An integrated circuit piezoelectric sensor
or ICP sensor
is a device used to measure dynamic pressure, force, strain, or acceleration. It contains a sensing element made of a piezoelectric
material, which converts mechanical strain into an electrical signal, and anelectronic circuit
to amplify this signal and transmit it to an external device.
ICP is an abbreviation of "integrated circuit piezoelectric", and is a registered trademark (no. 1,603,466 in the USA) of PCB Group, Inc., parent company of PCB Piezotronics
There is a similar non-proprietary standard called IEPE, which stands for "integrated electronics piezoelectric."
In an ICP sensor, the built-in electronics convert the high-impedance charge
signal that is generated by the piezoelectric sensing element into a usable low-impedance voltage
signal that can be readily transmitted, over ordinary two-wire or coaxial
cables, to any voltage readout or recording device. The low-impedance signal can be transmitted through long cables and used in dirty field or factory environments with little degradation. In addition to providing crucial impedance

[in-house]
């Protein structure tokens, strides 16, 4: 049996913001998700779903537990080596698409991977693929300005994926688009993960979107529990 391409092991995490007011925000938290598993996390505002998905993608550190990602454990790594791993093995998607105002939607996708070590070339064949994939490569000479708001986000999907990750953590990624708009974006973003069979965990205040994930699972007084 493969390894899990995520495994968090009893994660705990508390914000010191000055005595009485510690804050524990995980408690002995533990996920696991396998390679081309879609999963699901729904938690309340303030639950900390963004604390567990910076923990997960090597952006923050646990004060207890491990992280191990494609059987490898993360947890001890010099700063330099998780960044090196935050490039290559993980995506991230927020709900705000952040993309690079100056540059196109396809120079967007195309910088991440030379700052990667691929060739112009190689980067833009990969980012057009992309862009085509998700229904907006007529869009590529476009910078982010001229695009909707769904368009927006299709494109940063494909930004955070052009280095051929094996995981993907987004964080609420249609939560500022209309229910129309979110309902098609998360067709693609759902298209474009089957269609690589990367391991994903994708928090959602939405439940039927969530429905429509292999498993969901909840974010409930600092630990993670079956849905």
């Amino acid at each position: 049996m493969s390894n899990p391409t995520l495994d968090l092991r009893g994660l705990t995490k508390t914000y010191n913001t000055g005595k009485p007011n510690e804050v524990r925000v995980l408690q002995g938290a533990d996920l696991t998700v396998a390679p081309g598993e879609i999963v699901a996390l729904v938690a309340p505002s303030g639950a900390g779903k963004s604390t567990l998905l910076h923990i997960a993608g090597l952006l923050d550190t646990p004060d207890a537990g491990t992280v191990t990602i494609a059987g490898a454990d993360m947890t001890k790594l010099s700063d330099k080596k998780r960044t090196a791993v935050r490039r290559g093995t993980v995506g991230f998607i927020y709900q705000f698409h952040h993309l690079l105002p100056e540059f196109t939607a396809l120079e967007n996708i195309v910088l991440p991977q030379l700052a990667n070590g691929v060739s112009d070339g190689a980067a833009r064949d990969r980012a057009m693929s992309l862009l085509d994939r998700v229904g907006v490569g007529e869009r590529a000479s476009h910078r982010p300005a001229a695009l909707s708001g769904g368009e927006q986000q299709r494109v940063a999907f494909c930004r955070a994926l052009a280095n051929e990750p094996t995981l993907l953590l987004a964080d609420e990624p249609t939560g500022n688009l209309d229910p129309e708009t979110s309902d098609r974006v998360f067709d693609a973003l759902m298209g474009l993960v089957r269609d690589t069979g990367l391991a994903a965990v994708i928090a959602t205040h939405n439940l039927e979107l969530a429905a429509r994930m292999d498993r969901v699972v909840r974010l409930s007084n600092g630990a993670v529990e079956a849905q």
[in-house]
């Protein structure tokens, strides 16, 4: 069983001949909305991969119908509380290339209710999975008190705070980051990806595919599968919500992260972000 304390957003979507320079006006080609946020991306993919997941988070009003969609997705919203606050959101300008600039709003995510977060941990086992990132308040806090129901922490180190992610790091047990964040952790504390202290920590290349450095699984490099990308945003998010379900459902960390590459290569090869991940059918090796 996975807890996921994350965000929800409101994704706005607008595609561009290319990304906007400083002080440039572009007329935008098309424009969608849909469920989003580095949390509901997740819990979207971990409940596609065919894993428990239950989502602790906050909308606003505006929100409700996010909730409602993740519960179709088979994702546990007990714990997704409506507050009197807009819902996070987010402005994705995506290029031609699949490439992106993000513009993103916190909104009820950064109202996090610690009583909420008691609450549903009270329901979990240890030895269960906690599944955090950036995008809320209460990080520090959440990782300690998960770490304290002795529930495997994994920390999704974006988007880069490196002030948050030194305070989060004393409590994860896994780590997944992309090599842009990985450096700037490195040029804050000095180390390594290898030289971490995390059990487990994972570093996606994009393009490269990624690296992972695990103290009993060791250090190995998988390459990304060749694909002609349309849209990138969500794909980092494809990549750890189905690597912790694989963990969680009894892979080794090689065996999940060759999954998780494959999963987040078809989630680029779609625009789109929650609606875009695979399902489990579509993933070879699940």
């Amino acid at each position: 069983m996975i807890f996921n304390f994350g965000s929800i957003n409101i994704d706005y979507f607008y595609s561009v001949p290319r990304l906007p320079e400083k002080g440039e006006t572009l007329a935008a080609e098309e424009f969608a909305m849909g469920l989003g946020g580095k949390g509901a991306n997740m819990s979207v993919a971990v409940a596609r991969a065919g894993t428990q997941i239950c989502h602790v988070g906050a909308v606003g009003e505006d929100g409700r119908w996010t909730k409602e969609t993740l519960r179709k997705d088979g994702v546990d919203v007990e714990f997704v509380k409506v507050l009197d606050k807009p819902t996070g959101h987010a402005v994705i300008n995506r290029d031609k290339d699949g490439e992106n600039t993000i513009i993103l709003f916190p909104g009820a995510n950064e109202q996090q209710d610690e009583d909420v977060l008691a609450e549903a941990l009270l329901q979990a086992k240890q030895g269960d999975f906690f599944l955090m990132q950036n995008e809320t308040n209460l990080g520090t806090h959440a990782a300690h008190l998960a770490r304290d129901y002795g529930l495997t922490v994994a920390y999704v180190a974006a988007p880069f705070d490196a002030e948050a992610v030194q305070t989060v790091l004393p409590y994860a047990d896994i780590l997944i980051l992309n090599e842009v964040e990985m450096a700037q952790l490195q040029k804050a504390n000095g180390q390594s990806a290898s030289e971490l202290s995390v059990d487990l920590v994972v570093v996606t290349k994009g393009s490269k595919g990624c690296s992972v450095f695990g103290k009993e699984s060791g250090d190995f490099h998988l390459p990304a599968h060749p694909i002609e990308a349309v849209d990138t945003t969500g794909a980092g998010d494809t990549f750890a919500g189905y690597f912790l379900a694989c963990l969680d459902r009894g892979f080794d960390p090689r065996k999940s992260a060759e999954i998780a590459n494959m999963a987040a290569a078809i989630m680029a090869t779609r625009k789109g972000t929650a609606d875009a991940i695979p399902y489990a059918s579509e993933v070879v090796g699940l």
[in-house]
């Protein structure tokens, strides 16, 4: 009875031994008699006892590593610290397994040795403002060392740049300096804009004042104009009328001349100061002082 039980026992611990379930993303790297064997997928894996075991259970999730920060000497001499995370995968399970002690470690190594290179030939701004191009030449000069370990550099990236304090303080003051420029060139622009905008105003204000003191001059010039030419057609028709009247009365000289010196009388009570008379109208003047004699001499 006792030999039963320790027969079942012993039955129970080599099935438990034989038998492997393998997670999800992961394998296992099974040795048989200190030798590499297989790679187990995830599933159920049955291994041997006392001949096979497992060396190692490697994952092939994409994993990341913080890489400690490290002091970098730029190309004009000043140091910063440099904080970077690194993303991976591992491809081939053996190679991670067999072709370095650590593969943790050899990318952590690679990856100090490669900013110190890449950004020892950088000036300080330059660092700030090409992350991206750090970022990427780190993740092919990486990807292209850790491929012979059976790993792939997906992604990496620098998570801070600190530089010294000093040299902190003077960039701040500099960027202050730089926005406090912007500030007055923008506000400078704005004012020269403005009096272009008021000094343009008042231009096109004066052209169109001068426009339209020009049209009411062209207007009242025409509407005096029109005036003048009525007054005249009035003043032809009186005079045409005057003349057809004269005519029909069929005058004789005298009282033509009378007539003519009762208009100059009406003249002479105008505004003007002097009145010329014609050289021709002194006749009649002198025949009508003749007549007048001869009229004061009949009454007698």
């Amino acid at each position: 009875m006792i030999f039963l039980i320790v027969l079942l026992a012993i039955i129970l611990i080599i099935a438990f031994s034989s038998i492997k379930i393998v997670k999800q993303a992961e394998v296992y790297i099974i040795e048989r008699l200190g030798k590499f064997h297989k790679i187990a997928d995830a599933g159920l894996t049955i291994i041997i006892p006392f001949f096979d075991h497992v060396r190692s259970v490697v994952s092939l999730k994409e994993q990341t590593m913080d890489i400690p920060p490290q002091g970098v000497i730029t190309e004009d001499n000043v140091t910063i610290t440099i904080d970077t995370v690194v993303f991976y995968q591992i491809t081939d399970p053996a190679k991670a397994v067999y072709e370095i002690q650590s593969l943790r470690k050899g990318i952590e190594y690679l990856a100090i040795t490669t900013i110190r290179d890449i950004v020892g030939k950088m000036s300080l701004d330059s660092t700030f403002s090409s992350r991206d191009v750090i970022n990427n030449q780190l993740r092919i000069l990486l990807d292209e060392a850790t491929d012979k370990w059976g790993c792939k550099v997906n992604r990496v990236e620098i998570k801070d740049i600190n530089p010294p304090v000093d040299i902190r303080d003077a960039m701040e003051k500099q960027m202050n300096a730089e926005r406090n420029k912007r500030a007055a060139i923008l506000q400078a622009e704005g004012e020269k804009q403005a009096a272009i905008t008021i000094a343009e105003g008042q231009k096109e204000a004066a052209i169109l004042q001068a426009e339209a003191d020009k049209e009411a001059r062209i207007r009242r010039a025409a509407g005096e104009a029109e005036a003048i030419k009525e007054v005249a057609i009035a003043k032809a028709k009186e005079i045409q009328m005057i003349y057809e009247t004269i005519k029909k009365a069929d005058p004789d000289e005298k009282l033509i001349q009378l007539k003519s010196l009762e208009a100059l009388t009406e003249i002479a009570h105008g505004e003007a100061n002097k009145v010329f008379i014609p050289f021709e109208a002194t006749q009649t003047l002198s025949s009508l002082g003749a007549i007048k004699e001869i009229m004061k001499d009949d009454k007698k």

conversion, ICP sensor circuitry can also include other signal conditioning features, such as gain, filtering, and self-test features.
The electronics within ICP accelerometers require excitation power from a constant-current regulated, DC voltage source. This power source is sometimes built into vibration meters, FFT analyzers, and vibration data collectors. A separate signal conditioner is required when none is built into the readout. In addition to providing the required excitation, power supplies may also incorporate additional signal conditioning, such as gain, filtering, buffering, and overload indication